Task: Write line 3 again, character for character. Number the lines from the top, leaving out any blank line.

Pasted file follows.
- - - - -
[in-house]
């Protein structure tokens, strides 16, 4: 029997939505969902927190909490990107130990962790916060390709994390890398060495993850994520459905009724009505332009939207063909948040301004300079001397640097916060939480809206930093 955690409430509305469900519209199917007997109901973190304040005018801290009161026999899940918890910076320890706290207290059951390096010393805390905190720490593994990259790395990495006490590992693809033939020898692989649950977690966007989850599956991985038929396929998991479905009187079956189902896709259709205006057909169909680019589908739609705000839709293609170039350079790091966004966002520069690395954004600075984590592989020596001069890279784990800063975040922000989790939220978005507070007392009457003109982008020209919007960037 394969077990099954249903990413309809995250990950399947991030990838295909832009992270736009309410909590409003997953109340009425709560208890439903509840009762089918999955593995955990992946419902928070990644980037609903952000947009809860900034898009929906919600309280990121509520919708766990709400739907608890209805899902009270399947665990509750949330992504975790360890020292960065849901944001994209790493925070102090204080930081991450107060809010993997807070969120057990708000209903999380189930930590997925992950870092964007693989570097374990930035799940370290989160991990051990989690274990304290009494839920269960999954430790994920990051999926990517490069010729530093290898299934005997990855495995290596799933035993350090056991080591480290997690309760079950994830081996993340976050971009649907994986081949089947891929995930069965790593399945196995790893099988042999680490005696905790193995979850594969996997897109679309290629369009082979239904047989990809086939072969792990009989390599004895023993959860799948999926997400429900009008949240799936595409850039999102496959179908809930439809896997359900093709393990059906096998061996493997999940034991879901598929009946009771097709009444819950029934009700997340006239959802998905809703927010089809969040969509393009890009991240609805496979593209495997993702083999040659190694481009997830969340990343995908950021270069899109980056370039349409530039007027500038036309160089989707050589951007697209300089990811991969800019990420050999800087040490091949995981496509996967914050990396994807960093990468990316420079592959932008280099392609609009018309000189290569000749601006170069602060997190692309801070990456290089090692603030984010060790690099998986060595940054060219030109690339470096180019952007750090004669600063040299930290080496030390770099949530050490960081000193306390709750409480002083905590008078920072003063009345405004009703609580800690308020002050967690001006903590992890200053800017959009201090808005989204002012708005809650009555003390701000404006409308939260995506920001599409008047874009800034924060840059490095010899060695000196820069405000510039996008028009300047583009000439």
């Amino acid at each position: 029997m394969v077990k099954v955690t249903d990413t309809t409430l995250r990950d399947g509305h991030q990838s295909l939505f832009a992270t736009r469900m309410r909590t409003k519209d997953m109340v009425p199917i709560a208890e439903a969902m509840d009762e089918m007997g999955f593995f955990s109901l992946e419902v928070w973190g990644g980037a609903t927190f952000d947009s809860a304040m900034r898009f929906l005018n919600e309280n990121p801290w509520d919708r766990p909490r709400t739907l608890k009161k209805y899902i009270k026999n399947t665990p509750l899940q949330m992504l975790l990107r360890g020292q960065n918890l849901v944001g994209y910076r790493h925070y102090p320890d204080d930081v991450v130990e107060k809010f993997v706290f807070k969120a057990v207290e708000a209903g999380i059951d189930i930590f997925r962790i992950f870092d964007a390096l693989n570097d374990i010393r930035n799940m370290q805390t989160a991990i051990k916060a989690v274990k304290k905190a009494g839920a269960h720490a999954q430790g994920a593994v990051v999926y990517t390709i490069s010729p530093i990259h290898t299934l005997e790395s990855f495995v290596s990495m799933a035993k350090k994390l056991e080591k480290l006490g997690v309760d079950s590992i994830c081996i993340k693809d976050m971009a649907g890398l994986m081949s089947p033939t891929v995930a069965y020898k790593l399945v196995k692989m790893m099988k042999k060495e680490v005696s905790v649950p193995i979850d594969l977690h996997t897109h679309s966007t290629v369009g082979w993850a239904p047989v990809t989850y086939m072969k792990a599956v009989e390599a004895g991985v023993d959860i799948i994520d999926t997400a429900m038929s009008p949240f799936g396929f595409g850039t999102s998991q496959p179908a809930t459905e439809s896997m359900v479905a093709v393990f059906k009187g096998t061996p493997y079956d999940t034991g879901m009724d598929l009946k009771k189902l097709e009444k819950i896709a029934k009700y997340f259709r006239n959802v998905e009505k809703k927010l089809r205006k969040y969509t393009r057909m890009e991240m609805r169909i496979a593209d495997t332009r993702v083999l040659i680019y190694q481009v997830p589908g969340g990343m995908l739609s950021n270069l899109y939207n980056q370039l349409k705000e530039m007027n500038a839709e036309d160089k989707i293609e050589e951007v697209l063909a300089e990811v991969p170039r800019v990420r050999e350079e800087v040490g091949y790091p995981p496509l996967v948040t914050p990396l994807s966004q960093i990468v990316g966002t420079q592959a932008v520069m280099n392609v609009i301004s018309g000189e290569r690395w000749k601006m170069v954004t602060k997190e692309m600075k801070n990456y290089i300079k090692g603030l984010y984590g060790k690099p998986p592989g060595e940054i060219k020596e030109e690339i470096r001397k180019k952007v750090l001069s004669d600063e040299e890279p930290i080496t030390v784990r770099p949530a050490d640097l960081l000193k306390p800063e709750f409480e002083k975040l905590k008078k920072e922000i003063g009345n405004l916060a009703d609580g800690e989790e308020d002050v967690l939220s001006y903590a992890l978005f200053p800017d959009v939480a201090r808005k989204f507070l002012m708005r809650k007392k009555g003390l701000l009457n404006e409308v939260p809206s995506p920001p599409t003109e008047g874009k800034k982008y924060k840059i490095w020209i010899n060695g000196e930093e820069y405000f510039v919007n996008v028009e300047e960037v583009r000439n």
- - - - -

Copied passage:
């Amino acid at each position: 029997m394969v077990k099954v955690t249903d990413t309809t409430l995250r990950d399947g509305h991030q990838s295909l939505f832009a992270t736009r469900m309410r909590t409003k519209d997953m109340v009425p199917i709560a208890e439903a969902m509840d009762e089918m007997g999955f593995f955990s109901l992946e419902v928070w973190g990644g980037a609903t927190f952000d947009s809860a304040m900034r898009f929906l005018n919600e309280n990121p801290w509520d919708r766990p909490r709400t739907l608890k009161k209805y899902i009270k026999n399947t665990p509750l899940q949330m992504l975790l990107r360890g020292q960065n918890l849901v944001g994209y910076r790493h925070y102090p320890d204080d930081v991450v130990e107060k809010f993997v706290f807070k969120a057990v207290e708000a209903g999380i059951d189930i930590f997925r962790i992950f870092d964007a390096l693989n570097d374990i010393r930035n799940m370290q805390t989160a991990i051990k916060a989690v274990k304290k905190a009494g839920a269960h720490a999954q430790g994920a593994v990051v999926y990517t390709i490069s010729p530093i990259h290898t299934l005997e790395s990855f495995v290596s990495m799933a035993k350090k994390l056991e080591k480290l006490g997690v309760d079950s590992i994830c081996i993340k693809d976050m971009a649907g890398l994986m081949s089947p033939t891929v995930a069965y020898k790593l399945v196995k692989m790893m099988k042999k060495e680490v005696s905790v649950p193995i979850d594969l977690h996997t897109h679309s966007t290629v369009g082979w993850a239904p047989v990809t989850y086939m072969k792990a599956v009989e390599a004895g991985v023993d959860i799948i994520d999926t997400a429900m038929s009008p949240f799936g396929f595409g850039t999102s998991q496959p179908a809930t459905e439809s896997m359900v479905a093709v393990f059906k009187g096998t061996p493997y079956d999940t034991g879901m009724d598929l009946k009771k189902l097709e009444k819950i896709a029934k009700y997340f259709r006239n959802v998905e009505k809703k927010l089809r205006k969040y969509t393009r057909m890009e991240m609805r169909i496979a593209d495997t332009r993702v083999l040659i680019y190694q481009v997830p589908g969340g990343m995908l739609s950021n270069l899109y939207n980056q370039l349409k705000e530039m007027n500038a839709e036309d160089k989707i293609e050589e951007v697209l063909a300089e990811v991969p170039r800019v990420r050999e350079e800087v040490g091949y790091p995981p496509l996967v948040t914050p990396l994807s966004q960093i990468v990316g966002t420079q592959a932008v520069m280099n392609v609009i301004s018309g000189e290569r690395w000749k601006m170069v954004t602060k997190e692309m600075k801070n990456y290089i300079k090692g603030l984010y984590g060790k690099p998986p592989g060595e940054i060219k020596e030109e690339i470096r001397k180019k952007v750090l001069s004669d600063e040299e890279p930290i080496t030390v784990r770099p949530a050490d640097l960081l000193k306390p800063e709750f409480e002083k975040l905590k008078k920072e922000i003063g009345n405004l916060a009703d609580g800690e989790e308020d002050v967690l939220s001006y903590a992890l978005f200053p800017d959009v939480a201090r808005k989204f507070l002012m708005r809650k007392k009555g003390l701000l009457n404006e409308v939260p809206s995506p920001p599409t003109e008047g874009k800034k982008y924060k840059i490095w020209i010899n060695g000196e930093e820069y405000f510039v919007n996008v028009e300047e960037v583009r000439n």